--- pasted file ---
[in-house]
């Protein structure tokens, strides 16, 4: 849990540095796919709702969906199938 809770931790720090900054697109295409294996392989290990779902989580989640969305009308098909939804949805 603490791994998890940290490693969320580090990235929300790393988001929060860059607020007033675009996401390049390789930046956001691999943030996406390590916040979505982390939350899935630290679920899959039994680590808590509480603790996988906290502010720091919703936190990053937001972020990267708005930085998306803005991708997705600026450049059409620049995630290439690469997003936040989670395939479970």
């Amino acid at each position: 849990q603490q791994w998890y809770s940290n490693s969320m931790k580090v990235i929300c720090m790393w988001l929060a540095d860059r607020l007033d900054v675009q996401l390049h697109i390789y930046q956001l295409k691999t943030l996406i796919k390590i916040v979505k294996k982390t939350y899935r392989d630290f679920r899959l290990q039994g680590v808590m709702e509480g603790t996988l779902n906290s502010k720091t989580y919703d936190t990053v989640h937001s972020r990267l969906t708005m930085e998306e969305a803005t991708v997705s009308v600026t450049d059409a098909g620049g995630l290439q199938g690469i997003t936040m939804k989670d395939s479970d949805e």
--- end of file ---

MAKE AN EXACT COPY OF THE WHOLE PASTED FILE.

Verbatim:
[in-house]
């Protein structure tokens, strides 16, 4: 849990540095796919709702969906199938 809770931790720090900054697109295409294996392989290990779902989580989640969305009308098909939804949805 603490791994998890940290490693969320580090990235929300790393988001929060860059607020007033675009996401390049390789930046956001691999943030996406390590916040979505982390939350899935630290679920899959039994680590808590509480603790996988906290502010720091919703936190990053937001972020990267708005930085998306803005991708997705600026450049059409620049995630290439690469997003936040989670395939479970």
């Amino acid at each position: 849990q603490q791994w998890y809770s940290n490693s969320m931790k580090v990235i929300c720090m790393w988001l929060a540095d860059r607020l007033d900054v675009q996401l390049h697109i390789y930046q956001l295409k691999t943030l996406i796919k390590i916040v979505k294996k982390t939350y899935r392989d630290f679920r899959l290990q039994g680590v808590m709702e509480g603790t996988l779902n906290s502010k720091t989580y919703d936190t990053v989640h937001s972020r990267l969906t708005m930085e998306e969305a803005t991708v997705s009308v600026t450049d059409a098909g620049g995630l290439q199938g690469i997003t936040m939804k989670d395939s479970d949805e």